Band of doctors: Fronted by a British Indian NHS doc, Gulz is touring the United Kingdom

A 25-year-old British Indian doctor, whose passion for music resulted in a band with some of his medical colleagues, has embarked on his first UK-wide tour, with the launch show (February 10, 2024) in London recently proving a sell-out.

Gulz band
British Indian doctor and musician Gulzar Singh Dhanoya (second from right) with three of his bandmates. Photo courtesy: Instagram/gulzband

Gulzar (Gulz) Singh Dhanoya started the indie-rock band named ‘Gulz’ during his university days as a medical student. It was during the COVID pandemic that the singer-songwriter plucked up the courage to put out some of his musical creations onto the audio streaming service SoundCloud. Soon, this one-man bedroom project struck a chord with an ever-expanding fan base.

The lead singer and songwriter is now busy rehearsing with his four bandmates for their next live gig in Birmingham on March 16.

“How it usually works is that at the moment, I go away and think of an idea for a song, and it’s very bare bones. Then we go into a studio rehearsal room and all of us together kind of think about our parts, and we just keep playing it over and over. It’s a great way to kind of balance our creative ideas,” Gulz told the Press Trust of India.

While two of his bandmates are also National Health Service (NHS) doctors like him, two are professionals in other fields — this, he feels, brings some flexibility to striking a balance with late-night hospital shifts.

Talking to PTI, Gulz admitted to sometimes wondering how they were all able to commit to their music with stressful full-time jobs.

“It’s a huge commitment. Obviously, the working day is long, and then it’s fitting in shows and rehearsals and social media stuff. It’s like a second job and one that doesn’t realistically pay compared to a ‘normal’ job. It’s very cliché, but it’s just because we love it,” he said.

Themes of life in Gulz music

Born in Newcastle, in the northeastern part of England, to a Punjabi father born in India and mother born in Southall, west London, Gulz had music in his life from a very young age.

Doctor and singer Gulzar Singh Dhanoya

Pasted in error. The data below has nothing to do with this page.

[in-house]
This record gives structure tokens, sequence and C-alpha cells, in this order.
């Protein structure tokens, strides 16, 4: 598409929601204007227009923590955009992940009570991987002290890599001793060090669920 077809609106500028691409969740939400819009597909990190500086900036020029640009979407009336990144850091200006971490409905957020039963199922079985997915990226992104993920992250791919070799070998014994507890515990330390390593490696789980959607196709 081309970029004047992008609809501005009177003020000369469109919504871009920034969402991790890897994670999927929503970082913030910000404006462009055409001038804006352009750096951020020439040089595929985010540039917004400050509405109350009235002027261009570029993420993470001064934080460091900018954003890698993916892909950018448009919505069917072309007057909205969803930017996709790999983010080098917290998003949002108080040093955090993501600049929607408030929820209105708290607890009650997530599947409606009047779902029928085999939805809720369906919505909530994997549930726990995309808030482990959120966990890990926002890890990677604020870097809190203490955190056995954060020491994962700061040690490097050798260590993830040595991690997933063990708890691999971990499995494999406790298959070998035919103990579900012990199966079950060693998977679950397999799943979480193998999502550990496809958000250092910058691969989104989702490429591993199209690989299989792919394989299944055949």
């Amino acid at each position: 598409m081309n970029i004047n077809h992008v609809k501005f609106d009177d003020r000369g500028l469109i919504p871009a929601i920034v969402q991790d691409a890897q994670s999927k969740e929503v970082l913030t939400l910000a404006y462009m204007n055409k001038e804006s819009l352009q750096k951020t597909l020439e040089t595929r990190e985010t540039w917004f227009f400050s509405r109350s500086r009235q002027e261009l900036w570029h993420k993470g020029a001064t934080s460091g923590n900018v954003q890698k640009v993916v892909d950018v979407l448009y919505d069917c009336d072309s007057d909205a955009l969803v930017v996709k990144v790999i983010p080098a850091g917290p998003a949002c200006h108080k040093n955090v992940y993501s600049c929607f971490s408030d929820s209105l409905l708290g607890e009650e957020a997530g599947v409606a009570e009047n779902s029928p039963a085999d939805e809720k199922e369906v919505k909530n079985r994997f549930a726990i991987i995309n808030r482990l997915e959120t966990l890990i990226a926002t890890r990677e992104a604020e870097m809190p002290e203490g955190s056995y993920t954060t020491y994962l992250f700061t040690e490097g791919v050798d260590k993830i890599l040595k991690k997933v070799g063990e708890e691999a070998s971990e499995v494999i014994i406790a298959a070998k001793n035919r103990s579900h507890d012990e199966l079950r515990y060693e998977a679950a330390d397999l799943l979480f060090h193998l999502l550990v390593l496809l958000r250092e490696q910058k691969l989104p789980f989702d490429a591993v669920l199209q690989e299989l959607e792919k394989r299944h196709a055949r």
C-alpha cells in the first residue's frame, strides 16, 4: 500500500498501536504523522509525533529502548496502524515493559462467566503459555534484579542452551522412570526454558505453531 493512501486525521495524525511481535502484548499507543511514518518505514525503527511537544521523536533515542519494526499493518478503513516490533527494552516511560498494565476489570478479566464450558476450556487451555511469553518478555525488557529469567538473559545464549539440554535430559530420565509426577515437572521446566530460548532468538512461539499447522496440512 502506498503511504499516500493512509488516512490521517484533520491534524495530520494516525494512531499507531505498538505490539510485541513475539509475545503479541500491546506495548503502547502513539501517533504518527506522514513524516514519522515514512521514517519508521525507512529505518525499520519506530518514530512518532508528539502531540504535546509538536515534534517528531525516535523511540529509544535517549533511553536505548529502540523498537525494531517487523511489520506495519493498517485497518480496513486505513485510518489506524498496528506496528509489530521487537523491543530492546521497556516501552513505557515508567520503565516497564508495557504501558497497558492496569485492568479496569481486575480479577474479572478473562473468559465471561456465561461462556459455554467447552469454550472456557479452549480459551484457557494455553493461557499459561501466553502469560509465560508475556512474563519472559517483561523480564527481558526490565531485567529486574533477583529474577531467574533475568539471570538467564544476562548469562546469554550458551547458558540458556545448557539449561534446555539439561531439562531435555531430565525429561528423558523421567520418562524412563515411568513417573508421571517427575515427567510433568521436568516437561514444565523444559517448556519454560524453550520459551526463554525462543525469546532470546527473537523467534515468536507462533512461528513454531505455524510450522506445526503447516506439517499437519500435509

NHS junior doctor Gulzar Singh Dhanoya has visited India a number of times, but never as a musician, and hopes that someday he would perform in the country of his origin, along with his band. Photo courtesy: Instagram/gulzband

From the great Indian playback singer and classical music virtuoso Mohammed Rafi to the American R&B and soul music legend Stevie Wonder, his musical influences were an eclectic mix — something that chimes with the kind of songs he is now creating lyrically and musically.

“I began by sort of writing music that sounds like the music I like, and have tried to retain that in some ways. I just try to weave certain themes of my life at the time into the stuff that I’m writing, be it relationships and breakups or just having some fun,” he said.

Currently based in Brighton and completing his second foundation year as a junior doctor in the National Health Service, Gulz plans to take some time off later this year to focus entirely on music.

Solidarity with NHS colleagues

Asked about the ongoing strikes by NHS junior doctors, demanding better pay and working conditions, the young doctor said that the Gulz band fully supported their medical colleagues in this industrial action.

“We always hope the next set of strikes will be the last one, because junior doctors don’t want to have to strike. But sadly, there’s no other way to be heard by the government. The working conditions and pay right now are really not acceptable,” he said, pointing out that in real terms, all his colleagues were fighting for was an extra GBP 5 an hour.

“There’s so much responsibility that doctors have, with people’s lives at stake literally, and the working conditions and pay do not reflect that at all,” he added.

Hopeful of an India tour

Juggling their work shifts and rehearsals, the band is all set to perform at the Sunflower Lounge in Birmingham. Then its tour is slotted for the lead singer’s home crowd in Newcastle, followed by Manchester towards the end of next month.

Beyond March, Gulz is open to bookings. Asked if a tour to India may be in the offing, the doctor-musician sounded very excited at the prospect of playing a gig in the country that he had so far only visited with family, to spend time with cousins in Punjab.

“After August, I’m out of contract, which sounds dramatic, but it’s actually a really good thing, because it means that I’ve got a lot more flexibility in my time and work. So, I would love to go to India and perform, in case any promoters out there want to reach out,” he said.